Flashcards in Chapter 1 Deck (37):
model of the external environment. An acronym for the Political, Economic, Social, Technological and International environments that interact with business.
An organization that strives for a profit by providing goods and services desired by its customers
tangible items manufactured by businesses
intangible offerings of businesses that can't be touched or stored.
standard of living
a country's output of goods and services that people can buy with the money they have.
quality of life
The general level of human happiness based on such things as life expectancy, educational standards, health, sanitation and leisure time.
the potential for losing resources, most commonly time and money, or otherwise not being able to accomplish an organization's goals.
the money a company earns from providing services or selling goods to customers.
expenses incurred in creating and selling goods and services.
the money left over after all expenses are paid.
Not for profit organization
an organization that exists to achieve some goal other than the usual business goal of profit.
payments made to the provinces and territories by the federal government to help to deliver required services such as health and education, and to help equalize the wealth across Canada.
a form of protection (limited monopoly) established by the government for inventors; it gives an inventor the exclusive right to manufacture, use, and sell an invention for 20 years.
a form of protection established by the government for creators of works of art, music, literature, or other intellectual property; it gives the creator the exclusive right to use, produce, and sell the creation during the lifetime of the creator and extends these rights to the creator's estates for 50 years thereafter.
the legally exclusive design, name, or other distinctive mark that a manufacturer uses to identify its goods in the marketplace.
the legal procedure by which individuals or businesses that cannot meet their financial obligations are relieved of some, if not all, of their debt.
the removal of rules and regulations governing business competition.
a civil or private act that harms other people or their property. The harm might involve physical injury, emotional distress, invasion of privacy or defamation (injuring a person's character by publication of false statements).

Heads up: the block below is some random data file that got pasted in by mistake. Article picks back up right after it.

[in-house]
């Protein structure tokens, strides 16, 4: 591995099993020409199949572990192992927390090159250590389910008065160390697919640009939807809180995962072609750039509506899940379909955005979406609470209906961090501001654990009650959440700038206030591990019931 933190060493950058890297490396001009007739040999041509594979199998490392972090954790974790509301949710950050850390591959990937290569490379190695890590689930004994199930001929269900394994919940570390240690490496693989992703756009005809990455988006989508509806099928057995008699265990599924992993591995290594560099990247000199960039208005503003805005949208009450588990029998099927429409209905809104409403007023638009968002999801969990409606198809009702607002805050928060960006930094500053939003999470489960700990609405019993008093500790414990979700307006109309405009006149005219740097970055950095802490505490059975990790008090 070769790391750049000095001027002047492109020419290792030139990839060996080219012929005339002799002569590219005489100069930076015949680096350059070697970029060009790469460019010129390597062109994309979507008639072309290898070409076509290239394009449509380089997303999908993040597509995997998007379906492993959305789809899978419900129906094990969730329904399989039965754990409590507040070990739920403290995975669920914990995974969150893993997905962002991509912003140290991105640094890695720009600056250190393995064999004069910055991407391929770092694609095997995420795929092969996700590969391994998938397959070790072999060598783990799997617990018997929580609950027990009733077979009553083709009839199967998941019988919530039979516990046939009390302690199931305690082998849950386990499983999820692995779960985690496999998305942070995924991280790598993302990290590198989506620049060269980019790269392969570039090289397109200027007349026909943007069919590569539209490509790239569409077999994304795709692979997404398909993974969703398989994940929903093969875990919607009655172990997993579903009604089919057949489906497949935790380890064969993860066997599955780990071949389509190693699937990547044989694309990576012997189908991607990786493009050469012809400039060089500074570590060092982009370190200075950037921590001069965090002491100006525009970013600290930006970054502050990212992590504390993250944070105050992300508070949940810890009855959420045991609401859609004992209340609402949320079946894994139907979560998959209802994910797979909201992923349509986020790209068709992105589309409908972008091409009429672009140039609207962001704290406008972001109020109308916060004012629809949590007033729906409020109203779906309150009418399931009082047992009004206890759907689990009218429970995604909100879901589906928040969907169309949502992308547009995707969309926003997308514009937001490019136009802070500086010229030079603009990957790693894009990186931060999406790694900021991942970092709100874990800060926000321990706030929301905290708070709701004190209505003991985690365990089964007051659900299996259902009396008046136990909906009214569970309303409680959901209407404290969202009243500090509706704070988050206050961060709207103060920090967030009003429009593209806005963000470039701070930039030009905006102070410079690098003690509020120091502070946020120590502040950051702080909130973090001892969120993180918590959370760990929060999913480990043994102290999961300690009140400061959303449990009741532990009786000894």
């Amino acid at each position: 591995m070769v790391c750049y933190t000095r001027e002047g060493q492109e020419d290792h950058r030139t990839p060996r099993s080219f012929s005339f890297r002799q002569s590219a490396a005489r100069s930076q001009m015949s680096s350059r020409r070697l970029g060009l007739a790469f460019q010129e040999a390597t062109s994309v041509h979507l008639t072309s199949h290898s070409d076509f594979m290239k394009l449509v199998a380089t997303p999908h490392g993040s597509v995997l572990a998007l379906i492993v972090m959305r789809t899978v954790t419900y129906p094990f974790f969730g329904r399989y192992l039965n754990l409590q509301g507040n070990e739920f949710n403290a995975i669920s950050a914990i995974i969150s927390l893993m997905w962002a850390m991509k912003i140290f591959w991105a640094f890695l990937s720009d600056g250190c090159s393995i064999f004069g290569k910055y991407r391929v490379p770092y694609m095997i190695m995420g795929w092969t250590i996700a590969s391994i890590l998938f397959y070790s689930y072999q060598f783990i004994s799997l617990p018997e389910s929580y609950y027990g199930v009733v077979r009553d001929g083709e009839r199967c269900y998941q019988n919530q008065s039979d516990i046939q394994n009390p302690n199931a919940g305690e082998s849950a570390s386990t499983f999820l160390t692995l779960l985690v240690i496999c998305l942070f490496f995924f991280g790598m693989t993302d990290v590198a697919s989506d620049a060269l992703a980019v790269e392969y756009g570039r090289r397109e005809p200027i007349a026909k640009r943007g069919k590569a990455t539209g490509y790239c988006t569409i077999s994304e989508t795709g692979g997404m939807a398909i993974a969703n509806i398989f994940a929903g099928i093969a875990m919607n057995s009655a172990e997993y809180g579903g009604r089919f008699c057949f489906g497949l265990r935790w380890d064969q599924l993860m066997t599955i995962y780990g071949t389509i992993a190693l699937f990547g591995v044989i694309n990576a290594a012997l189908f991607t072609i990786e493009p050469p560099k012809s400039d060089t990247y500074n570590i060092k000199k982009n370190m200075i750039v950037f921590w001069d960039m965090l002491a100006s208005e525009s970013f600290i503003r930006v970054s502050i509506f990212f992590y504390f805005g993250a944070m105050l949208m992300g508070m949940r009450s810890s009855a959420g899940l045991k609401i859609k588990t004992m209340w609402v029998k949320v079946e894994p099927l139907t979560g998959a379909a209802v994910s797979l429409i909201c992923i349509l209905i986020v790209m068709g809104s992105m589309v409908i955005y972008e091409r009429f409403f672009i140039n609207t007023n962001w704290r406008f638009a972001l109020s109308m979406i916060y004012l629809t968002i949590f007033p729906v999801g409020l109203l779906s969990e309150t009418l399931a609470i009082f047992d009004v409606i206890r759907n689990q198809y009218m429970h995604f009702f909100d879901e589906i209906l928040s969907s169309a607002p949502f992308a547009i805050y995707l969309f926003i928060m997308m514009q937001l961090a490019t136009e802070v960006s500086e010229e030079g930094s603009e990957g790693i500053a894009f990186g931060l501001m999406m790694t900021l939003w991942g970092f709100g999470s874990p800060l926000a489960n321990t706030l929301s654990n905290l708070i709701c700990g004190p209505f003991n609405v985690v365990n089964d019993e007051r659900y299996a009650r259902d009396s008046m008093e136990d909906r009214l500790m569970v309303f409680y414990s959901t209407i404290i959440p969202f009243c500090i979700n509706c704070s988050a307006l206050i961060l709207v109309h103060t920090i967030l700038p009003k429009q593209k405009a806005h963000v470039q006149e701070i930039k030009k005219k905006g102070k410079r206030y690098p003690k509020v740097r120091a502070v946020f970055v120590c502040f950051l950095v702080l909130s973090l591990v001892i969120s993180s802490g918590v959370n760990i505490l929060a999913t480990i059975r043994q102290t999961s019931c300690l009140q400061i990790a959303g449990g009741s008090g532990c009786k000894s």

a movement that seeks to increase the rights and powers of buyers vis-à-vis sellers. (often resulting in consumer protection laws)
the responsibility of manufacturers and sellers for defects in the products they make and sell.
a concept in product-liability laws under which a manufacturer or seller is liable for any personal injury or property damage caused by defective products or packaging that does not meet industry standards.
an agreement between enterprises to lessen competition.
a situation where there is no competition and the benefits of a free market are lost.
taxes that are based on the income received by businesses and individuals.
taxes that are impose on real and personal property based on the assessed value of the property.
income taxes that are collected by the employer and remitted to the federal government, usually in the form of a deduction from the employee's pay.
taxes that are levied on goods and services when they are sold; calculated as a percentage of the price.
taxes that are imposed on specific items such as gasoline, alcoholic beverages and tobacco.
What is in the world of business?
Businesses, not-for-profit organizations (social causes or charity work), governments.
Federal government's role
The Federal government has the authority for money and banking, trade regulation, external relations, defence, criminal law, employment insurance, copyrights, and transportation.
The Federal government's labour code
regulates employment standards in industries such as banking, marine shipping, ferry and port service, air transportation, railway and road transportation.
Responsibilities of the provinces or territories
administration of labour laws (minimum wages, vacations, statutory holidays, overtime), education, health and welfare, protection of property and civil rights, natural resources and the environment.
deliver such services as water, sewer, waste collection; encourage economic development; and use bylaws to regulate.
tax agents, regulators (laws), providers of essential services (national defence and transportation) and providers of incentives used to simulate the economy (student loans), but they are also customers and competitors.
Canadian laws protect
patents, copyrights, and trademarks and provide mechanisms for bankruptcy and insolvency. Tort law provides a means for someone or a business to correct harm done to them. Consumers are protected by warranties, product-liability law, and the Competition Act.
Most common taxes paid by businesses
income taxes, property taxes (assessed on real property), payroll taxes, sales taxes, excise taxes.